Manchester City may have held on for all three points against Burnley after captain Fernandinho's first-half dismissal and Ben Mee's late goal, but manager Pep Guardiola looked anything but pleased after the final whistle.
Victory over the Clarets sealed City's 13th Premier League win of the season and moved the side back into the top three, behind league leaders Chelsea and second-place Liverpool.
Mee's goal 20 minutes from time at the Etihad ensured the home side had to fight for their win - but goals from Gael Clichy and Sergio Aguero ultimately proved to be the difference.
But speaking after the match in his post-match interview, Guardiola looked anything but relieved and instead wore an expression of utter contempt as he spoke to the BBC's Damian Johnson.
The Catalan seemed very unwilling to engage with Johnson, giving short, vague answers to the reporter's questions.
When Johnson said City had won the hard way, Guardiola simply replied: "Yes, that's true."
Pep gave the same response when Johnson added that the Citizens had shown "real spirit" after going down to 10 men. "Yes, that's true," Guardiola reaffirmed.
The already-awkward interview took a turn for a worse though when the Catalan was asked for his opinion on Fernandinho's red card.
"You are the journalist, not me," he snapped. When pushed for more comment, Pep simply said: "Ask the referee, not me."
The interview continued in a similar vein as Guardiola continued to drag his heels while appearing increasingly irate as the two went on to discuss Claudio Bravo's mistake which led to Mee's goal.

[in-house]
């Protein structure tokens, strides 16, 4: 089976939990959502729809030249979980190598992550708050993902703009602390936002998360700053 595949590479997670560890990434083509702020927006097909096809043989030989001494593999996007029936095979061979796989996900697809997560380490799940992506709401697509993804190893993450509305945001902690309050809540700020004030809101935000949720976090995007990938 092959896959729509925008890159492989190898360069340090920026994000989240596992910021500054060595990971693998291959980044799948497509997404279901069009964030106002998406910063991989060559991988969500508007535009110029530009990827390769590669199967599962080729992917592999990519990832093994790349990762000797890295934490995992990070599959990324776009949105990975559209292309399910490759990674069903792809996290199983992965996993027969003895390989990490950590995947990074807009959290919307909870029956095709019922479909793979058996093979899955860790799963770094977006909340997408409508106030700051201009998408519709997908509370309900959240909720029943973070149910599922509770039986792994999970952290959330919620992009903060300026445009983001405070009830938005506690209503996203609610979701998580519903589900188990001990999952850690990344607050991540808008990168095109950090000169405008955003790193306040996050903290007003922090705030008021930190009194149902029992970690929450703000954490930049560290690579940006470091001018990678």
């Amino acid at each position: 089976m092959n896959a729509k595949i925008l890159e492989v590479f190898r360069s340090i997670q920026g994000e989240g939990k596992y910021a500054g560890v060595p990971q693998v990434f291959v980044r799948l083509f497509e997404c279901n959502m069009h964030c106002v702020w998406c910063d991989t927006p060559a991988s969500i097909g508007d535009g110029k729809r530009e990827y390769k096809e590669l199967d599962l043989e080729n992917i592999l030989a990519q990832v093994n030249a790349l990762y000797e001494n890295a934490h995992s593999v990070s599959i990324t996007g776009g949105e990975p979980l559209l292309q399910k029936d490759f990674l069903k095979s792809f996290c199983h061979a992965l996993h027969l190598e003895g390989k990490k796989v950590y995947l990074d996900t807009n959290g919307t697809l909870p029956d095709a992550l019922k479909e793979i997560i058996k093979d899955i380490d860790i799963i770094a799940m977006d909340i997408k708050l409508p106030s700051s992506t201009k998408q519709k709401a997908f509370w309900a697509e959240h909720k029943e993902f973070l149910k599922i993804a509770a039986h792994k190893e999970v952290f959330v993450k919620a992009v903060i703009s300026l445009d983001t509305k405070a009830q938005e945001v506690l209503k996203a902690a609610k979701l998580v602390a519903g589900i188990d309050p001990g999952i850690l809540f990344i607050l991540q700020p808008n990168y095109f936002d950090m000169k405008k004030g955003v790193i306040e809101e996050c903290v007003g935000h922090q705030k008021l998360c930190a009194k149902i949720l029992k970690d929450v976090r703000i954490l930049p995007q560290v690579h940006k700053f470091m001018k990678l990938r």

Guardiola concluded the interview wishing Johnson a "happy New Year" but given his reactions throughout the interview, it seemed anything but.
Despite victory, the cracks are clearly beginning to show at the Etihad with Guardiola cutting an increasingly tetchy and abrasive figure.
This follows his recent admission that English football is more 'unpredictable' than what he is used to.
Speaking earlier in the month, he said: "We are conceding a lot of goals. And I think that is because the football is more unpredictable here.
"[The ball] spends more time in the air than the floor, and in the air the ball is not controlled, always I tried to control the game through the ball, away from your goal, and here it is more difficult to do that. I have to adapt that.
"That unpredictable game here in England, that makes it so fascinating for the fans, because you never know what will happen. It's always there's a last chance for one team, which makes it so beautiful, but to try to control it is a bit more difficult and we will need more time."
If today's bizarre interview is anything to go by, Guardiola will need a lot more time indeed to adapt to the hostile and unforgiving nature of English football.